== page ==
QUESTION: Sir, as far as rewards are concerned or designating these terrorists operating out of Pakistan, what many, including Syria and many other countries, including India, are complaining that these groups are still again back in Pakistan with different new names. They’re still operating there. So what are you doing about that? What have you done – that the one you just designated as terrorist groups, but they will just change their name tomorrow or this evening?


AMBASSADOR BENJAMIN: We actually are pretty nimble when it comes to adding other names for these groups to the designation so that they are covered as well. It’s obviously an annoyance, but it’s nonetheless something that we’re capable of doing and do quite frequently.


QUESTION: What I’m really saying that have you or are you speaking to the Pakistani authorities that these groups do not operate under the new names and are you going to enforce this new –


AMBASSADOR BENJAMIN: Of course, we notify everyone whenever we add a new name. It’s published in the Register. It is communicated to relevant foreign governments. Believe me, we’re quite vigorous about making sure that these designations are well known and that partner governments are working with us against these groups.


QUESTION: Okay, thank you.




QUESTION: I’m just wondering if you could tell us if there have been any immediate practical effects of this designation. Have we found out that the TTP has financial assets in this country that can be frozen? What does this mean for money going in and out of Pakistan? What happens now that –


AMBASSADOR BENJAMIN: We find that out as a result of these designations. In other words, it’s because – and I defer to the Treasury, which will be able to answer your questions on how exactly that enforcement is carried out. But it’s because banks are notified that these are designated organizations that they become much more vigilant about any transactions that might involve the TTP. But again, I think that the best explanation of the enforcement aspect of these designations would come from Treasury.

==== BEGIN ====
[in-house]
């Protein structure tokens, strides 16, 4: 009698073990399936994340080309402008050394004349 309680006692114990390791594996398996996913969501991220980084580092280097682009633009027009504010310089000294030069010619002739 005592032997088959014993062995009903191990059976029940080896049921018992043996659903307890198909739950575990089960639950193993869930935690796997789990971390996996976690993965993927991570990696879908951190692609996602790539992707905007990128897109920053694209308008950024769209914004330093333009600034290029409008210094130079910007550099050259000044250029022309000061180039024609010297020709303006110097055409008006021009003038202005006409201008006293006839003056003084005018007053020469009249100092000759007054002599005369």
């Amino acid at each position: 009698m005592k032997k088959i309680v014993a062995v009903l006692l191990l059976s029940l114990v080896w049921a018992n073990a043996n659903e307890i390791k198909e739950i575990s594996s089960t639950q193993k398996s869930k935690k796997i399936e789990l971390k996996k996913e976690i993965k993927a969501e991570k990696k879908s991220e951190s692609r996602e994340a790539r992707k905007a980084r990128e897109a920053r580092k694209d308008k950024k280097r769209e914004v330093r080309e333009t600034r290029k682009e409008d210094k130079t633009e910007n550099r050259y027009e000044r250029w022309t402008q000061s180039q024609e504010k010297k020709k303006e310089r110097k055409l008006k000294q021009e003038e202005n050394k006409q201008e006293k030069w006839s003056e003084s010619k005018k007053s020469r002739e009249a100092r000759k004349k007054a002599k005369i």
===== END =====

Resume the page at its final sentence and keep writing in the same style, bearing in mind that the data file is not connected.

QUESTION: Sir, do you expect this designation will help speed up the capture or the pursuit or the killing of Usama bin Ladin?


AMBASSADOR BENJAMIN: Well, as I said, the TTP has a close relationship with al-Qaida. But that said, we have a lot of different relationships in the terrorist world, many different groups, and we have an individual who has shown rather – to be himself rather capable at going to ground and being hard to track. So you never know when you’re going to find the right lead, but – and you should never stop looking. But I don’t think we ought to be in the business of predicting that this will be the designation that makes everything happen.


QUESTION: What’s the evidence linking Mehsud to weapons of mass destruction?


AMBASSADOR BENJAMIN: Again, I defer to FBI and DOJ on this. But under the statute, the weapon of mass destruction is not necessarily a chemical, biological, nuclear, or radiological device. It can also be – as I understand it, various kinds of IEDs are also covered by the statute there.


QUESTION: Well, but that was a suicide bomber.


AMBASSADOR BENJAMIN: Well, those are IEDs that they’re using.


QUESTION: So a suicide bomber is now considered a weapon of mass destruction?


AMBASSADOR BENJAMIN: It depends on the technical details of the bombs, and I’m going to let the FBI answer that question. This is, by the way, not something new. This has been true for many, many years.


QUESTION: As the TTP is based in Pakistan, have you informed the Government of Pakistan, and what is their response and what are the joint actions you are going to take?


AMBASSADOR BENJAMIN: Well, let me begin by saying that, as part of the whole designation process, we do go out and tell all of our – all the relevant partners about the designation process and its implications. I think that beyond that in terms of any enforcement or operational activity, that will be between us and the Pakistanis because I’m not really interested in giving the terrorists any hints as to what we might do.


QUESTION: You said relevant partners. Who else is a partner except U.S. and Pakistan?


AMBASSADOR BENJAMIN: Well, there are many, many different countries around the world that have an interest in these designations, many of our European partners who will also – and in other parts of the world who will follow our lead in terms of imposing economic sanctions on the group and make material support illegal in their countries as well.


QUESTION: I have just two questions. Are any other Pakistan-based terrorist organization under consideration for being branded as foreign terrorist outfit? And secondly, there was also similar reward for Baitullah Mehsud. Did anyone get that reward – he was killed?


AMBASSADOR BENJAMIN: I’ll let Mr. Hartung answer the second question. But let me just say that, for obvious reasons, we don’t discuss exactly who we are thinking of designating at any particular time, again, because we don’t want to show our hand. These are very much internal deliberations.


MR. HARTUNG: And regarding Mr. Mehsud, no, a reward was not given in that case.


MR. CROWLEY: Other questions? Gentlemen, thank you.